Editor: Natalia Batista
400 pages, b&w, soft cover
Published: Nattserier, 2011
Title: Serier mot rasism
Translation: Comics against racism
Editors: Henri Gylander, Sofia Lindh, Robert Pettersson & Emelie Stigwan
134 pages, b&w, soft cover
Published: Optimal Press, 2011
Things are changing in the Swedish comics community. There are more and more comics artists out there, not the least due to the many schools and courses in the making of comics, present all over the country by now. Other important changes are the ease with which you can produce professional-looking books with the aid of computers, lower printing costs, lower print runs etc. We have a long tradition of underground fanzines in Sweden, but thanks to these factors, we see more and more professionally produced books, published by artists themselves.
|Sample page from Swedish Comic Sin 2, by Elise Rosberg.|
The two books above are examples of this. Swedish Comic Sin 2 is, as the title reveals, the second volume of an anthology collecting original comics about sex. Most of the artists are young, and the anthology has an explicit goal to showcase their work for a larger audience. As such the book is great, as it lets many up-and-coming artists show their stuff.
|Preview to one of the comics in Swedish Comic Sin 2, by Anna Rosenkrans Birkedal.|
The comics are mostly rather sweet, showing a tender, romantic, slightly naïve version of human sexuality. Many of the participants come from the manga camp – not surprising, since there is in general a more relaxed attitude to sex in Japanese comics. The second volume is almost twice the size of the first one, showing that the attention garnered by the first volume have made more artists interested in producing erotic art. And sure enough, there are some more experienced artists in this volume, some of whom do give a more mature view of sex as well as add other styles. I do hope this development continues and that this anthology continues to be published, as it has the potential of becoming really good, and important for Swedish comics culture.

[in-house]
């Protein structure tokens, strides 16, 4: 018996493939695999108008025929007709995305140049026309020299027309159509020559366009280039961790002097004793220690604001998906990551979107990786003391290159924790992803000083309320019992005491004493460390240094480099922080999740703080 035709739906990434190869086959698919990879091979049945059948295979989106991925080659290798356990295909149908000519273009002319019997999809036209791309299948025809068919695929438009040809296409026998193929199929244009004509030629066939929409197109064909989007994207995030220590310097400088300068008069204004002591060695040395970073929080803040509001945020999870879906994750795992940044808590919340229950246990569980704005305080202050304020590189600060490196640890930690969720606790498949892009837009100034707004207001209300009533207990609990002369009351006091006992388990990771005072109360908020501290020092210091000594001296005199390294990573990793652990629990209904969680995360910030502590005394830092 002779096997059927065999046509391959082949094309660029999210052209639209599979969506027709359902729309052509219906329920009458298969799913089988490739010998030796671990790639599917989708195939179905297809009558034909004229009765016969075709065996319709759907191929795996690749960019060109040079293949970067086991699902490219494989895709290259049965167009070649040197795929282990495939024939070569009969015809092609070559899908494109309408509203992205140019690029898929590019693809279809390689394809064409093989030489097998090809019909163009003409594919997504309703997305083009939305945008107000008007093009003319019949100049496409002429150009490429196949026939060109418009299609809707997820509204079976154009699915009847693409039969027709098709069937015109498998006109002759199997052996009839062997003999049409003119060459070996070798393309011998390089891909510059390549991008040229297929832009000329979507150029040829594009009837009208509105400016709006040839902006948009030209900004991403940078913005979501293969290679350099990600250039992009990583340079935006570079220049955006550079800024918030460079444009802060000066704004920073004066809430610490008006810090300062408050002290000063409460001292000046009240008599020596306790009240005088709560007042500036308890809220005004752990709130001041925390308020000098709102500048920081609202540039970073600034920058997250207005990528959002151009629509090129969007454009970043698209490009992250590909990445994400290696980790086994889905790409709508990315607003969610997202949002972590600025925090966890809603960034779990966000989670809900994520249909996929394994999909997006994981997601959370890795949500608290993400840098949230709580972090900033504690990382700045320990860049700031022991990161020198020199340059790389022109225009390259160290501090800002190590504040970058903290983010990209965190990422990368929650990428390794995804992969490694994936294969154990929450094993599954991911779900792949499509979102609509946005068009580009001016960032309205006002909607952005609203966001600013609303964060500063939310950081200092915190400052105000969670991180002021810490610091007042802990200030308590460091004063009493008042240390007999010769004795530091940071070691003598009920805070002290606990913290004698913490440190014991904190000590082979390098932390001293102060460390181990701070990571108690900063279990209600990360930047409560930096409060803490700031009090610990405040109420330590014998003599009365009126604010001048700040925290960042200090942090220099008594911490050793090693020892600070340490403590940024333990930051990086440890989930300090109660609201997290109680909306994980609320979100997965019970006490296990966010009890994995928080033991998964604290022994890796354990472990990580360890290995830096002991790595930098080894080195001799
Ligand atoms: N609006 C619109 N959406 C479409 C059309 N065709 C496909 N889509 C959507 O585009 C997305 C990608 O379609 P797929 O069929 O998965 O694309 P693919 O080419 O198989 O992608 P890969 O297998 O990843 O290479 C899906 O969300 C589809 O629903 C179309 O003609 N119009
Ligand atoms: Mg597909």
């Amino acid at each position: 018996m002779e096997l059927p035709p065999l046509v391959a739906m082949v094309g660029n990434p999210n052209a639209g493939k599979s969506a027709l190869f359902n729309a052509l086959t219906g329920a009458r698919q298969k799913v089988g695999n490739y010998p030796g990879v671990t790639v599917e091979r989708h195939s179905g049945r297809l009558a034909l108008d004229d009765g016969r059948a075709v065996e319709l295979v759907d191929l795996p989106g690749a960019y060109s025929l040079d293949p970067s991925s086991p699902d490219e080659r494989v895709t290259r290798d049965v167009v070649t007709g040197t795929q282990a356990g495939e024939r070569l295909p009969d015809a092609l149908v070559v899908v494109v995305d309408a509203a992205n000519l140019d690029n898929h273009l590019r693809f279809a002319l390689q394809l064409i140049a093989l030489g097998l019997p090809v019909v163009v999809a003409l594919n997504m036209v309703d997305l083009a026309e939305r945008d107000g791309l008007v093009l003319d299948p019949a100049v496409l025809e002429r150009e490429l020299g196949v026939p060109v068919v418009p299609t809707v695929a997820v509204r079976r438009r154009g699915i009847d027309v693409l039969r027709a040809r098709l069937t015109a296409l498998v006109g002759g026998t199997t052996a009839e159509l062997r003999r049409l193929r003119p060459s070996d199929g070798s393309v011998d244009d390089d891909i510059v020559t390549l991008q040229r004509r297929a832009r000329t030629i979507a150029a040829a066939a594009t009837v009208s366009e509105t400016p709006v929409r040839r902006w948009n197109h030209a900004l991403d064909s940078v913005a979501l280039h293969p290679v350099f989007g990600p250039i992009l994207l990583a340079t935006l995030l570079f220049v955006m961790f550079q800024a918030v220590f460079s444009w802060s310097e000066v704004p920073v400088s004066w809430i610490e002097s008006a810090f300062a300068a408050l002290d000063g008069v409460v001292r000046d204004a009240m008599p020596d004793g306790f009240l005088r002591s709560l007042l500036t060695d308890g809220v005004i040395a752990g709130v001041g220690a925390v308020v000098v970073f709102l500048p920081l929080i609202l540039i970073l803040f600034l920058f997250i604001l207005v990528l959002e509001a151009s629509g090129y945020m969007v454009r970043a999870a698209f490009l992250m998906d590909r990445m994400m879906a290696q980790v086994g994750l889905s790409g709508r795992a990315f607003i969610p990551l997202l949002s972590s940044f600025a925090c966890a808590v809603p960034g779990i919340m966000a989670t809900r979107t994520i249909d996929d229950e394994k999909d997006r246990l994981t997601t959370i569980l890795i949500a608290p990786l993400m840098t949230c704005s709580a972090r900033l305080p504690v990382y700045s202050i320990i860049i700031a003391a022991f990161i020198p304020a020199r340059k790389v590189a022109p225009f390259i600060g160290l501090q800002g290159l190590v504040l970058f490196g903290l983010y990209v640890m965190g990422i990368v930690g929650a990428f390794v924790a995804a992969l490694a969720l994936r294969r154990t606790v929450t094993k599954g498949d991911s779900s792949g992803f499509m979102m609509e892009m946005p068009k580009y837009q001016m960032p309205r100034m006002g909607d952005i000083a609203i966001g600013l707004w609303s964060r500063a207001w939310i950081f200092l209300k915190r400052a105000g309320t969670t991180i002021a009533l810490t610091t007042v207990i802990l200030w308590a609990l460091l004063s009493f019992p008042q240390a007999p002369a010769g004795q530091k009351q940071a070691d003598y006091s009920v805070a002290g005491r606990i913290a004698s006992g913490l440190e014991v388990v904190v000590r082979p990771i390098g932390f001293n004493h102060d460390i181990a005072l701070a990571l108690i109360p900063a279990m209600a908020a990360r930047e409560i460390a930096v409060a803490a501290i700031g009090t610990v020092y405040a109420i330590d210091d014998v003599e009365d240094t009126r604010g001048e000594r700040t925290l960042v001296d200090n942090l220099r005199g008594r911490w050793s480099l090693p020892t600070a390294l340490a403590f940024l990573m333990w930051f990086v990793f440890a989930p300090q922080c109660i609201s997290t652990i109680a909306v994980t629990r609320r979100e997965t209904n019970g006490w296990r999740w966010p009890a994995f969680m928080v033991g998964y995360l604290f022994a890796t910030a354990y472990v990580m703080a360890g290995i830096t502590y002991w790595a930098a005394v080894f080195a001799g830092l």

Serier mot rasism is somewhat the same as Swedish Comic Sin, an anthology focused on a theme and created by artists, but still slightly different. It was published by a traditional publisher, Optimal Press, but was conceived and edited by a group of artists (at my school no less – official disclaimer...). The idea was hatched the day after the latest general election in Sweden, when a new and publicly racist party was voted into parliament.
|Sample art from Serier mot rasism, by Fanny Bystedt.|
The content is of course political, and the art styles are more varied than in Swedish Comic Sin. Again, most artists featured are from a younger generation, but there are also representatives from older generations, such as David Liljemark, Gunnar Krantz and Joakim Pirinen. The comics are mostly fairly short, and of course full of indignation. Some have taken this a bit further, with more of an analysis of the state of affairs in Sweden and of the phenomenon of racism. As always with an anthology, the level of the comics included is varied. I especially liked Den moderna rasisten (The modern racist) by Maja Lüning, which really delves into the concept of who is prejudiced and who is not.
|Sample page from Serier mot rasism, by Henri Gylander.|
So, there you have it. Two interesting, contemporary anthologies. Not perfect in any way, but their very existence is indicative of the state of Swedish comics today.